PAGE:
Wrestling Review: NJPW The New Beginning in Nagoya (2021)

A major NEVER Openweight Championship defence will be the main even on New Japan Pro Wrestling’s (NJPW) event from Dolphins Arena, The New Beginning in Nagoya. After trading wins over the recent Road To shows, The Dragon of Los Ingobernables de Japon, Shingo Takagi, will face off with the Ace of the Universe, Hiroshi Tanahashi, with Shingo’s title on the line. Two of The United Empire’s members will be in separate singles matches, as Will Ospreay faces off with the veteran, Satoshi Kojima, while Great-O-Khan will battle Hiroyoshi Tenzan with a unique stipulation: the loser must retire the Mongolian Chops form their offensive moveset. The dual IWGP Heavyweight and Intercontinental Champion, Kota Ibushi, will also lead a four man team against the remaining four me of Los Ingobernables de Japon, while Okada and Toru Yano will team in the opening match to face EVIL and Yujiro Takahashi of the Bullet Club.

+ Shingo Takagi (c) vs Hiroshi Tanahashi (NEVER Openweight Championship): I wouldn’t disagree if you had called this a one match card, but this was absolutely the main event you were expecting it to be. I don’t know how anyone can call Shingo anything less than top three wrestlers on the planet right now, and dammit, as much grief as I give Tana, he can still go when he wants to. This was a history making match that never looked like one guy had the advantage at any time, and it made every single minute intense to watch. Shingo has had some real bangers, but this may be one of the best in his NJPW run so far
+ Will Ospreay vs Satoshi Kojima (No Disqualification Match): these non-traditional matches are a rarity in New Japan, and this was a great showing as to why when done sparingly they can be great. It’s a strange visual for garbage cans, ladders and just so many chairs being used in a NJOPW ring, but it didn’t feel out of place. One man left the ring scarred, and the other left defeated, and I left satisfied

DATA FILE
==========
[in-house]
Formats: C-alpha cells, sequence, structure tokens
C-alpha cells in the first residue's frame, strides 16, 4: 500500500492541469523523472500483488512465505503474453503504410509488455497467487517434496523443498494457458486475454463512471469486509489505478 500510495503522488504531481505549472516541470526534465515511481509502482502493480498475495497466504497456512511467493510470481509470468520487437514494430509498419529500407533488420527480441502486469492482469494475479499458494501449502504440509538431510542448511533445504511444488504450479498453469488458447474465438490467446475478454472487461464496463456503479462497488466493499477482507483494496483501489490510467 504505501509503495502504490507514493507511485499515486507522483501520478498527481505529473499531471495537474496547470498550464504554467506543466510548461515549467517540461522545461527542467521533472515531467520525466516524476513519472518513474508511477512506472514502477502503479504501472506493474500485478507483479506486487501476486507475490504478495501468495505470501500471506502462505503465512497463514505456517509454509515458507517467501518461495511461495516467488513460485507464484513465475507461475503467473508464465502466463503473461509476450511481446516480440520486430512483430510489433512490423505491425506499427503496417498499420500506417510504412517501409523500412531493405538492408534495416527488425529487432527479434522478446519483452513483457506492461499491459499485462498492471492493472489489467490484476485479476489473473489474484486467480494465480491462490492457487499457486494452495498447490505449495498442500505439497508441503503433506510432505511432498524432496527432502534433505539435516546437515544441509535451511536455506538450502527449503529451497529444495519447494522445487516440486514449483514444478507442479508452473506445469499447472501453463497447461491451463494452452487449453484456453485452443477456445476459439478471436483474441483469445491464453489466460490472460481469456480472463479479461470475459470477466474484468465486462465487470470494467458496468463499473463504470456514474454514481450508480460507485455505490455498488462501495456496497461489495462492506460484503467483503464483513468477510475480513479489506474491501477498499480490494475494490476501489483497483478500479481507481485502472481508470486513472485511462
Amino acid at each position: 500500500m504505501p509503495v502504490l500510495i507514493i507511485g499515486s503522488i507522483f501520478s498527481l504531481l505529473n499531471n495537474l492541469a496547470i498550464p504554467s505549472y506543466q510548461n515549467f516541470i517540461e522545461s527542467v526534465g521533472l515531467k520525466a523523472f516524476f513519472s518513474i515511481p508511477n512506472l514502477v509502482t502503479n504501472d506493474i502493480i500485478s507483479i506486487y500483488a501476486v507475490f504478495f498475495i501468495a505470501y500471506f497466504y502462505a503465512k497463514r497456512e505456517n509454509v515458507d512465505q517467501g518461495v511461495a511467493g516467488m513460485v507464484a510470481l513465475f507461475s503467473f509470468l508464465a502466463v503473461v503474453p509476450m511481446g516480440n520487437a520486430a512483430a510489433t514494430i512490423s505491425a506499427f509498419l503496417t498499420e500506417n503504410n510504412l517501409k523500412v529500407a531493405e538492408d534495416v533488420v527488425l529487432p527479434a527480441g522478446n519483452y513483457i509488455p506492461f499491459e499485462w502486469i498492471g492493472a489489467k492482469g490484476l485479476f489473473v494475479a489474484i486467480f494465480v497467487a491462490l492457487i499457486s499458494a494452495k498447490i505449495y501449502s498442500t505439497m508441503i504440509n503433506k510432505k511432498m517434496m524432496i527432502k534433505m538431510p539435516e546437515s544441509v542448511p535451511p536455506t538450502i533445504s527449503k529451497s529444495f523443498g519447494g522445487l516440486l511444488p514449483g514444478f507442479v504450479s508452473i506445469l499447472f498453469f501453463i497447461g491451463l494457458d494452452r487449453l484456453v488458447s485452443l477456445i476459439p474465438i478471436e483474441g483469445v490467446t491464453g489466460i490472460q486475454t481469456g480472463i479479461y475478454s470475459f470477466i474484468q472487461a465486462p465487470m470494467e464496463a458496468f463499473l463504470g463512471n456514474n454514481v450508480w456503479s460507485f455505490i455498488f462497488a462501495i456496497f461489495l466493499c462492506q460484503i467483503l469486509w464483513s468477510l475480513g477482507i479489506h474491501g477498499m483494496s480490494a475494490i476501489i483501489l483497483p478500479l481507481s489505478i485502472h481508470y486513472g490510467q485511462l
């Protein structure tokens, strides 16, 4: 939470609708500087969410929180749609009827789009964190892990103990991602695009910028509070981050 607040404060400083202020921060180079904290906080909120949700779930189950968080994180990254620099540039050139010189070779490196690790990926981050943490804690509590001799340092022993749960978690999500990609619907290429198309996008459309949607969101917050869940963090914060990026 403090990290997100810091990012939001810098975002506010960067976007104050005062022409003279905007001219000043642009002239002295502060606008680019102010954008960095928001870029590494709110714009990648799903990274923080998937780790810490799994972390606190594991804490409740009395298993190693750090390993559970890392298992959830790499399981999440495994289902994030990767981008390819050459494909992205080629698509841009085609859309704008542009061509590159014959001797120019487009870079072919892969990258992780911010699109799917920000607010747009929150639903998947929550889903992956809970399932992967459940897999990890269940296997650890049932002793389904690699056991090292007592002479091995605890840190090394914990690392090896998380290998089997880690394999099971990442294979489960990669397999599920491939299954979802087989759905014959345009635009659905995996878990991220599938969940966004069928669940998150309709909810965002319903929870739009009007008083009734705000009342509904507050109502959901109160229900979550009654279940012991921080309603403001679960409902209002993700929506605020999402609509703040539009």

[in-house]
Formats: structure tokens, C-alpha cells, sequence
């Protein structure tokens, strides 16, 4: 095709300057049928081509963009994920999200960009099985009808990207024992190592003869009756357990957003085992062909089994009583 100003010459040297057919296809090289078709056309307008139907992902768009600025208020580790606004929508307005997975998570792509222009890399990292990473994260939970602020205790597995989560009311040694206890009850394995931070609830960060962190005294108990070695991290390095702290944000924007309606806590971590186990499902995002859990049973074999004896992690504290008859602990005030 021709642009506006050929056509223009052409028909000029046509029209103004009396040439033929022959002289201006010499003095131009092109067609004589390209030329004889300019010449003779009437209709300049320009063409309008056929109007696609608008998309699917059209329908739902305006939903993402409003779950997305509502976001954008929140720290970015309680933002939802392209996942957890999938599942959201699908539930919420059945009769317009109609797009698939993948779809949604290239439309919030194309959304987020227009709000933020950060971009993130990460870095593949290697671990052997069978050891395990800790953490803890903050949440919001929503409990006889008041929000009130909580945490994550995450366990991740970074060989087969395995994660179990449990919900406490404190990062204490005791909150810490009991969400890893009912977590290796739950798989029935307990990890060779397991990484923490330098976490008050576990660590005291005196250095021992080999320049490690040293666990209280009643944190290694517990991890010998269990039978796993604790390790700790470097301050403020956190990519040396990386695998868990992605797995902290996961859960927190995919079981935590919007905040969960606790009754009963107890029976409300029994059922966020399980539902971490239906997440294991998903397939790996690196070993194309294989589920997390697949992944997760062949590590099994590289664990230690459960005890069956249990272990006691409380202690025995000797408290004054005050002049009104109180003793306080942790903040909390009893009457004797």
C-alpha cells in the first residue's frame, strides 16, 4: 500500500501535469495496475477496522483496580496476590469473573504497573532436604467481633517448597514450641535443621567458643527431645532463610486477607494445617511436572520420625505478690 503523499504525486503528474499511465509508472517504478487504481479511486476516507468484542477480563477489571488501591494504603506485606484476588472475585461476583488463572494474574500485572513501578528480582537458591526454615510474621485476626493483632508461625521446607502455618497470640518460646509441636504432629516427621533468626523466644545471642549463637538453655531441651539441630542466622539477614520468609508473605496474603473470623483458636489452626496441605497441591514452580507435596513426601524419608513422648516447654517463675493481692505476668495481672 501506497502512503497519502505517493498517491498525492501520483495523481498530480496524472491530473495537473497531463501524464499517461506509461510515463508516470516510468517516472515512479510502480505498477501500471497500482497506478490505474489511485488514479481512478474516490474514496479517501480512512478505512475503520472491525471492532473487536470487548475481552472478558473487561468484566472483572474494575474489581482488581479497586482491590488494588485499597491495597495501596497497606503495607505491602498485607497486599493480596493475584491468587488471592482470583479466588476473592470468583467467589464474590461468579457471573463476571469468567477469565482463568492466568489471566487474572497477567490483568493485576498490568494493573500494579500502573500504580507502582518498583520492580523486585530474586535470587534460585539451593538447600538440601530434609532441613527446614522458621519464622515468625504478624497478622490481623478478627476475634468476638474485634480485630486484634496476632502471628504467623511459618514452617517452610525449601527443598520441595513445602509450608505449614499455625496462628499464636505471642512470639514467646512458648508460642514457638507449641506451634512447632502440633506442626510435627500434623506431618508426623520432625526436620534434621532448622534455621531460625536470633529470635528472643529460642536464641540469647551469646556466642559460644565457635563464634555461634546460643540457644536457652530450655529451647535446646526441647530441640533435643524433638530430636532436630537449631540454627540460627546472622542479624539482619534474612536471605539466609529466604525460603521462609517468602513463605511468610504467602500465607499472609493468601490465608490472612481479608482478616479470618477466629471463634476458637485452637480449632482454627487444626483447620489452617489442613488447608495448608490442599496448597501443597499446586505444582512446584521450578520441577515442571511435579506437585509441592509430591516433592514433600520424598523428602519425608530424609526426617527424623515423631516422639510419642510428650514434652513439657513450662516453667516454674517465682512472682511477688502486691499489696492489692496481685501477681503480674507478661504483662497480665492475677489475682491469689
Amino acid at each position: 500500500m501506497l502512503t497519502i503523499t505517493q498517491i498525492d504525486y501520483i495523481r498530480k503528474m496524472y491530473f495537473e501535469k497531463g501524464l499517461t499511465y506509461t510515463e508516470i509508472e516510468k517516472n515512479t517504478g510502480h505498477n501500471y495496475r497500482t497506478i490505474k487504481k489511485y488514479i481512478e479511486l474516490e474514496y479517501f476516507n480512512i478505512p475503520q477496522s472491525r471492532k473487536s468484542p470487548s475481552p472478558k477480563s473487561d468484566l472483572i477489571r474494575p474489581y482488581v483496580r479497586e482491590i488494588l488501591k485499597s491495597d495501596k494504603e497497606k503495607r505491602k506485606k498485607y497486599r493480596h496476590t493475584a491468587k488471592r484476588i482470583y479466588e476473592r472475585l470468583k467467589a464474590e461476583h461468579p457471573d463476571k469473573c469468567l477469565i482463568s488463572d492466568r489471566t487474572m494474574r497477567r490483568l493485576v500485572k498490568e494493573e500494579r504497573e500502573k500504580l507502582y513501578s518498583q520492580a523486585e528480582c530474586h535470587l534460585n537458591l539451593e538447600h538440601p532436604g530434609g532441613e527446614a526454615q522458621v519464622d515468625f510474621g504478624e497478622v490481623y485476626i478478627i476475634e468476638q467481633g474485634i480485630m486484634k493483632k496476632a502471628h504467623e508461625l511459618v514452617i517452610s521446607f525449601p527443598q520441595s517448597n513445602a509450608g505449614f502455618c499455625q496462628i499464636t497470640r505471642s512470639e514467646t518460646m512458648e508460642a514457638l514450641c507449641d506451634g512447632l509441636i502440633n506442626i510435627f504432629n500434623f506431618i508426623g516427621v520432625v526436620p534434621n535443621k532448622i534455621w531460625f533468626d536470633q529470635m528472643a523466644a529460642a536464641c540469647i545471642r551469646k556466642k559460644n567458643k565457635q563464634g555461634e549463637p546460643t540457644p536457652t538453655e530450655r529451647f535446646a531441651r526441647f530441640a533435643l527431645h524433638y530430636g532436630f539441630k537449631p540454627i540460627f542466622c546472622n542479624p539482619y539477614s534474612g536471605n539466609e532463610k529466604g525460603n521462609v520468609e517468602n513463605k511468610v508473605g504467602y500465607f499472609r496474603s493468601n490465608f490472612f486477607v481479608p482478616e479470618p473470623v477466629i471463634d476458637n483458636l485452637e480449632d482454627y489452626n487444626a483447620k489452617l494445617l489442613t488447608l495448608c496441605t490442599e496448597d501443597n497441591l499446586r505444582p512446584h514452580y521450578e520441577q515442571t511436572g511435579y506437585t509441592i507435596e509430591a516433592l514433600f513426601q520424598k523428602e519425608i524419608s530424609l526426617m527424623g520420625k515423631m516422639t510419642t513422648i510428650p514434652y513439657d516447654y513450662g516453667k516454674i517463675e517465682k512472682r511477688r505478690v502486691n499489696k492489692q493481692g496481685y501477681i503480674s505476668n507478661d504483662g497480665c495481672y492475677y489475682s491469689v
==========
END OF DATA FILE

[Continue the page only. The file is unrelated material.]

+ Kota Ibushi, Master Wato, SHO, & Tomoaki Honma vs Los Ingobernables de Japon (BUSHI, Hiromu Takahashi, SANADA, & Tetsuya Naito): aside from Wato, who is just stumbling at almost every single roadblock he’s given, this was actually pretty good. Honma looked surprisingly good, and the Ibushi/SANADA moments show good promise of their title match to come, even after their rought G1 finale. SHO and Hiromu is going to be something special, and yes, even my main man BUSHI did some good stuff. This was better than you may think

Great-O-Khan vs Hiroyoshi Tenzan (Loser must retire using the Mongolian Chop): it’s an interesting stipulation for an up-and-comer, and a beloved veteran on his way out, especially considering the way NJW often has these matches go. I don’t think I can imagine Tenzan without the Mongolian Chops, considering how little else he can do (that said, just look what he does here!) and O-Khan can easily adapt with something else. This was not a great match, and so I am listing it as a negative, but it was perhaps better than you may think, all things considered
CHAOS (Kazuchika Okada & Toru Yano) vs BULLET CLUB (EVIL & Yujiro Takahashi): this was as prelim as prelim can be, and even the crowd knew it. Not even Okada could get them to make any non-verbal noise, and frankly I’m not interested in whatever incoming Okada/EVIL match we’re going to get

Should you watch this event: Frankly, this had all the makings of a forgettable show, but those last three matches (yes, including Tenzan/O-Khan) and the eight man tag were all worth seeing. The Shingo/Tana main event is an absolute must see.


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